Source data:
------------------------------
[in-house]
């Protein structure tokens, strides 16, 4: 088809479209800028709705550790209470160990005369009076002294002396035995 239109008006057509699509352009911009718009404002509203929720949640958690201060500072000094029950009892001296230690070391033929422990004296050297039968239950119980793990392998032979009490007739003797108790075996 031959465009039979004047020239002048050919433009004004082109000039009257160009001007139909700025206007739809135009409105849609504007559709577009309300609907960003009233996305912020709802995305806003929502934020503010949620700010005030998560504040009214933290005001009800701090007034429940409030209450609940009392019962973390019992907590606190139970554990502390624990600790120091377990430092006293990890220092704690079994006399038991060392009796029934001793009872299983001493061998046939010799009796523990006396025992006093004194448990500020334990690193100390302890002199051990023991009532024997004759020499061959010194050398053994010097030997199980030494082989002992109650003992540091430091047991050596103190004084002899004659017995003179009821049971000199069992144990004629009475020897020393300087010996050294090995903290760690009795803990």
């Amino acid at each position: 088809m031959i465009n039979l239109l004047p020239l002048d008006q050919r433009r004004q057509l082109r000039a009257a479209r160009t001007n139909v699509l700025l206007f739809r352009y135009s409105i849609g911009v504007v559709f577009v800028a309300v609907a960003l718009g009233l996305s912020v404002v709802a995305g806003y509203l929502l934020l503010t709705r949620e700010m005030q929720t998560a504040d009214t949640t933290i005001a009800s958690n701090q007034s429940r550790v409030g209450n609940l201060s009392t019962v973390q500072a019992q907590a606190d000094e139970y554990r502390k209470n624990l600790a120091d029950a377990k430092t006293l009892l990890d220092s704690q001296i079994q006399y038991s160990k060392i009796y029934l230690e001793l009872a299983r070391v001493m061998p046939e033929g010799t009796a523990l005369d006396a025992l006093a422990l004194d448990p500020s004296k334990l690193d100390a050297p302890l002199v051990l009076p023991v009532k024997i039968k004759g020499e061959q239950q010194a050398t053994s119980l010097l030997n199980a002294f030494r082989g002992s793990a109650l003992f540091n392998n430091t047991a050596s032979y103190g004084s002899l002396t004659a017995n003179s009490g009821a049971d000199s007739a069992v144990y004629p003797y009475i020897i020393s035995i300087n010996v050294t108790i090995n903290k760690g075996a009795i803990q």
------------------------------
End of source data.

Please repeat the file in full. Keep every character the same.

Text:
[in-house]
């Protein structure tokens, strides 16, 4: 088809479209800028709705550790209470160990005369009076002294002396035995 239109008006057509699509352009911009718009404002509203929720949640958690201060500072000094029950009892001296230690070391033929422990004296050297039968239950119980793990392998032979009490007739003797108790075996 031959465009039979004047020239002048050919433009004004082109000039009257160009001007139909700025206007739809135009409105849609504007559709577009309300609907960003009233996305912020709802995305806003929502934020503010949620700010005030998560504040009214933290005001009800701090007034429940409030209450609940009392019962973390019992907590606190139970554990502390624990600790120091377990430092006293990890220092704690079994006399038991060392009796029934001793009872299983001493061998046939010799009796523990006396025992006093004194448990500020334990690193100390302890002199051990023991009532024997004759020499061959010194050398053994010097030997199980030494082989002992109650003992540091430091047991050596103190004084002899004659017995003179009821049971000199069992144990004629009475020897020393300087010996050294090995903290760690009795803990």
């Amino acid at each position: 088809m031959i465009n039979l239109l004047p020239l002048d008006q050919r433009r004004q057509l082109r000039a009257a479209r160009t001007n139909v699509l700025l206007f739809r352009y135009s409105i849609g911009v504007v559709f577009v800028a309300v609907a960003l718009g009233l996305s912020v404002v709802a995305g806003y509203l929502l934020l503010t709705r949620e700010m005030q929720t998560a504040d009214t949640t933290i005001a009800s958690n701090q007034s429940r550790v409030g209450n609940l201060s009392t019962v973390q500072a019992q907590a606190d000094e139970y554990r502390k209470n624990l600790a120091d029950a377990k430092t006293l009892l990890d220092s704690q001296i079994q006399y038991s160990k060392i009796y029934l230690e001793l009872a299983r070391v001493m061998p046939e033929g010799t009796a523990l005369d006396a025992l006093a422990l004194d448990p500020s004296k334990l690193d100390a050297p302890l002199v051990l009076p023991v009532k024997i039968k004759g020499e061959q239950q010194a050398t053994s119980l010097l030997n199980a002294f030494r082989g002992s793990a109650l003992f540091n392998n430091t047991a050596s032979y103190g004084s002899l002396t004659a017995n003179s009490g009821a049971d000199s007739a069992v144990y004629p003797y009475i020897i020393s035995i300087n010996v050294t108790i090995n903290k760690g075996a009795i803990q």